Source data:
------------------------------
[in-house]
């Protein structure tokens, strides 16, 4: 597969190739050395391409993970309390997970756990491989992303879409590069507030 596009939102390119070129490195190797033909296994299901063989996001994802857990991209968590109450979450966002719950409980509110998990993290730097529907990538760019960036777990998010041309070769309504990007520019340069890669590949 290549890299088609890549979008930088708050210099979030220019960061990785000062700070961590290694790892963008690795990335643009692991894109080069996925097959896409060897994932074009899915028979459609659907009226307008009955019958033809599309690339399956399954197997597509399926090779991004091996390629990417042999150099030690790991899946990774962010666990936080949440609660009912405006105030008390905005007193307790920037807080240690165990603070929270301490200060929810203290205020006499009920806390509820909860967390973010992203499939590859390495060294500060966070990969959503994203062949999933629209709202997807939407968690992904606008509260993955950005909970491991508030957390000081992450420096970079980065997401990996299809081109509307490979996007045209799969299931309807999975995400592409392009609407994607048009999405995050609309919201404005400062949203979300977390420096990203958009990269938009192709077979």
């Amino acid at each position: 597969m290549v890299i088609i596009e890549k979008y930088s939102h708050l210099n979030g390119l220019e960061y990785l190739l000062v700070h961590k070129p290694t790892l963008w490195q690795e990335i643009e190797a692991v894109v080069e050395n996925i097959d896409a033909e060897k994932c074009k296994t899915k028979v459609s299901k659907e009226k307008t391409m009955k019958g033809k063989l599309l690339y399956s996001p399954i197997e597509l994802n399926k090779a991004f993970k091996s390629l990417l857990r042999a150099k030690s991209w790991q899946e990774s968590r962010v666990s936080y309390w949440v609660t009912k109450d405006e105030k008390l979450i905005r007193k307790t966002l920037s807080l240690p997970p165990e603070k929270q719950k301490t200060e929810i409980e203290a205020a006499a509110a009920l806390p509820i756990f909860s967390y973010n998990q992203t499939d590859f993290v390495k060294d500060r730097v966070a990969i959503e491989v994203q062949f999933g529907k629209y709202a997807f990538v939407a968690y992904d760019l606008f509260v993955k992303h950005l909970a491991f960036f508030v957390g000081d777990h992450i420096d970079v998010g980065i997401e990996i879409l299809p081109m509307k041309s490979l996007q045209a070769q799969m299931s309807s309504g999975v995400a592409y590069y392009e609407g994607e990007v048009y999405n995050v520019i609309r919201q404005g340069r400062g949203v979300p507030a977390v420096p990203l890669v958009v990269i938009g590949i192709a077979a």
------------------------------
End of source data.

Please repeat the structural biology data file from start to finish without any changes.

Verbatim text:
[in-house]
């Protein structure tokens, strides 16, 4: 597969190739050395391409993970309390997970756990491989992303879409590069507030 596009939102390119070129490195190797033909296994299901063989996001994802857990991209968590109450979450966002719950409980509110998990993290730097529907990538760019960036777990998010041309070769309504990007520019340069890669590949 290549890299088609890549979008930088708050210099979030220019960061990785000062700070961590290694790892963008690795990335643009692991894109080069996925097959896409060897994932074009899915028979459609659907009226307008009955019958033809599309690339399956399954197997597509399926090779991004091996390629990417042999150099030690790991899946990774962010666990936080949440609660009912405006105030008390905005007193307790920037807080240690165990603070929270301490200060929810203290205020006499009920806390509820909860967390973010992203499939590859390495060294500060966070990969959503994203062949999933629209709202997807939407968690992904606008509260993955950005909970491991508030957390000081992450420096970079980065997401990996299809081109509307490979996007045209799969299931309807999975995400592409392009609407994607048009999405995050609309919201404005400062949203979300977390420096990203958009990269938009192709077979």
């Amino acid at each position: 597969m290549v890299i088609i596009e890549k979008y930088s939102h708050l210099n979030g390119l220019e960061y990785l190739l000062v700070h961590k070129p290694t790892l963008w490195q690795e990335i643009e190797a692991v894109v080069e050395n996925i097959d896409a033909e060897k994932c074009k296994t899915k028979v459609s299901k659907e009226k307008t391409m009955k019958g033809k063989l599309l690339y399956s996001p399954i197997e597509l994802n399926k090779a991004f993970k091996s390629l990417l857990r042999a150099k030690s991209w790991q899946e990774s968590r962010v666990s936080y309390w949440v609660t009912k109450d405006e105030k008390l979450i905005r007193k307790t966002l920037s807080l240690p997970p165990e603070k929270q719950k301490t200060e929810i409980e203290a205020a006499a509110a009920l806390p509820i756990f909860s967390y973010n998990q992203t499939d590859f993290v390495k060294d500060r730097v966070a990969i959503e491989v994203q062949f999933g529907k629209y709202a997807f990538v939407a968690y992904d760019l606008f509260v993955k992303h950005l909970a491991f960036f508030v957390g000081d777990h992450i420096d970079v998010g980065i997401e990996i879409l299809p081109m509307k041309s490979l996007q045209a070769q799969m299931s309807s309504g999975v995400a592409y590069y392009e609407g994607e990007v048009y999405n995050v520019i609309r919201q404005g340069r400062g949203v979300p507030a977390v420096p990203l890669v958009v990269i938009g590949i192709a077979a």